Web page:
South Dakota Congresswoman Kristi Noem keeps flogging away at the Affordable Care Act, along with legions of her Republican colleagues in the House of Representatives. Yesterday she was on Rapid City's KOTA-TV claiming that 2.6 million workers are "at risk of having their hours cut as a result of the Affordable Care Act." To head off this--in her own mind--catastrophic occurrence she is among many co-sponsoring the Saving American Workers Act. The Act would force employers to provide health coverage for workers putting in 40 or more hours a week instead of the 30 mandated by ACA. Noem told KOTA , "hopefully this will help any employees seeing their hours get cut to have those restored."
Apparently the feeling is that many employees who are now at or above the 30 hour/wk threshold will have their hours cut back to 29 or fewer so their bosses won't have to give them mandated coverage. I've been researching this and can so far find no data that supports that conclusion, though I have no doubt that anecdotal instances are out there, just like there is anecdotal evidence to support almost any claim. Though I have my doubts that this would occur on a widespread basis, I invite readers who have some data contradicting my doubts to send them here. What I don't get about this bill, though, is that it simply raises the hourly threshhold at which employees could be reduced in order to save employers from having to pick up their health insurance. If an employer would no longer be able to reduce from 30 to 29 the number of hours to escape ACA mandates, what's to stop him from reducing a 40-hour employee down to 39 in order to accomplish the same thing? Seems to me it just raises the bar even as it wipes out employer coverage for all those now in the 30 to 40 hour work bracket. I think this is a way to get even more workers taken out of the ACA pool.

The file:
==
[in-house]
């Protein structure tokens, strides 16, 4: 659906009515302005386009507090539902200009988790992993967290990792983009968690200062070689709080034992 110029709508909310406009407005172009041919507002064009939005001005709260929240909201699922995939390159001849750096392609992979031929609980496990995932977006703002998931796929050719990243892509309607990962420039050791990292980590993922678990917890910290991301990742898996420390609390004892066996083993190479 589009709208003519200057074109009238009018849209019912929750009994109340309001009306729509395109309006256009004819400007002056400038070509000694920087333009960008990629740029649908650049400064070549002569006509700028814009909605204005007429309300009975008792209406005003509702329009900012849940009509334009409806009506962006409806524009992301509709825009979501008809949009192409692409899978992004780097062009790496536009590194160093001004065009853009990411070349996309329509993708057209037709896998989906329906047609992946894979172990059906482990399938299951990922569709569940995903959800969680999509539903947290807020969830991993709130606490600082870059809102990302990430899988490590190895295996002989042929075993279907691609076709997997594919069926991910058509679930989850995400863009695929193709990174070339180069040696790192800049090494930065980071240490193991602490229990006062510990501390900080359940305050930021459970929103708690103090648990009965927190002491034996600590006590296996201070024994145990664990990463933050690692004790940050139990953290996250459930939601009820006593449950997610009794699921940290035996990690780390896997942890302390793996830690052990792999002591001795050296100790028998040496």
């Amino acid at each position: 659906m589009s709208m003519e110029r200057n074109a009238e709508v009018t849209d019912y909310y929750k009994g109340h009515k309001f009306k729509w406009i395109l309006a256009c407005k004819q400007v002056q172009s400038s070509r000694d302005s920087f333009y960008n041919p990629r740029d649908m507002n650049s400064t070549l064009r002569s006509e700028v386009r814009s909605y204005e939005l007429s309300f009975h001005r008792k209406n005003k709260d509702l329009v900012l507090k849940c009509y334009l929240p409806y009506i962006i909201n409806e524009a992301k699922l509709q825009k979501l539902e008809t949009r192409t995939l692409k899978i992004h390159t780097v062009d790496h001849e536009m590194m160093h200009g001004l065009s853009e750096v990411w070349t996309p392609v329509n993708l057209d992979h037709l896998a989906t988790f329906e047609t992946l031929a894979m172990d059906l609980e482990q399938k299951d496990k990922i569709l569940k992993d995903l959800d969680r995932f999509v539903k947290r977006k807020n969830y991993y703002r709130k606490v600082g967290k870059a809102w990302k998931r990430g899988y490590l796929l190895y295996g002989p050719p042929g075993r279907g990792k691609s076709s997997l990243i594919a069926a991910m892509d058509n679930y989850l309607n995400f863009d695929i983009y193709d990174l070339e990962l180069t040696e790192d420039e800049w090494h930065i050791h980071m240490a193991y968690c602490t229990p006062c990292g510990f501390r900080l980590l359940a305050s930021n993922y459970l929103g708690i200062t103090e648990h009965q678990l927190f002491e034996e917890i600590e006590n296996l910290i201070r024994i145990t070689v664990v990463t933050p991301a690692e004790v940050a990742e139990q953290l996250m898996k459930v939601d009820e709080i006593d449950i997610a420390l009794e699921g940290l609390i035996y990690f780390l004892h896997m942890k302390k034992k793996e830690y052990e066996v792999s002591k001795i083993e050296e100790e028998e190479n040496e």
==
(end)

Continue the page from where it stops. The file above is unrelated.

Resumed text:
Checking out the Congressional Budget Office's website, my hunch was confirmed. CBO's study concludes that the bill is a loser. It says that 1 million Americans would lose their work-provided health insurance, half of them being forced to find an ACA plan on their own, accept Medicaid or sign on to the Children's Health Insurance Program. The other half, according to CBO, wouldn't get any health insurance at all. The various provisions involving penalties and costs associated with the bill would drive up the federal deficit by $74 billion, per the CBO report. Some fix.
I think we can expect Noem and her fellow Republicans to turn up the hysteria volume on the Affordable Care Act in coming months. The trend is not their friend when it comes to the economy, which has been plugging along, what with the stock market at all time highs and the nearly 1 million jobs that have been created since ACA came into being. The job numbers are particularly notable considering they've been added during one of the most devastating and economy-dragging Winters in memory. I notice that the federal deficit relative to Gross Domestic Product (deficit to GDP ratio) is at 3% this year, compared to 9% in 2009. That's a huge drop, actually. Tax revenues are up significantly over the past few years, a sign of a strengthening economy. And as I noted yesterday, a Washington Post/ABC News poll just showed more Americans supporting ACA than opposing it for the first time.
As a Republican I'm chagrined over this, because so many powerful themes that my party can run on have been set aside, if not entirely ignored, due to this mass self-absorption with destroying ACA. Can I name a few? You bet. Dealing with student loans would be a great place to start, considering the effort would be directed at young people. Then there's immigration reform--remember that? And how about pushing back a little on the war on coal, which will cost many South Dakota utility rate payers money this year, maybe a couple of hundred bucks/yr per household. There are others, plenty of them. I'm sick of hearing about all the ACA-bashing, myself, and wish my party wouldn't be so focused on it as the midterms draw near.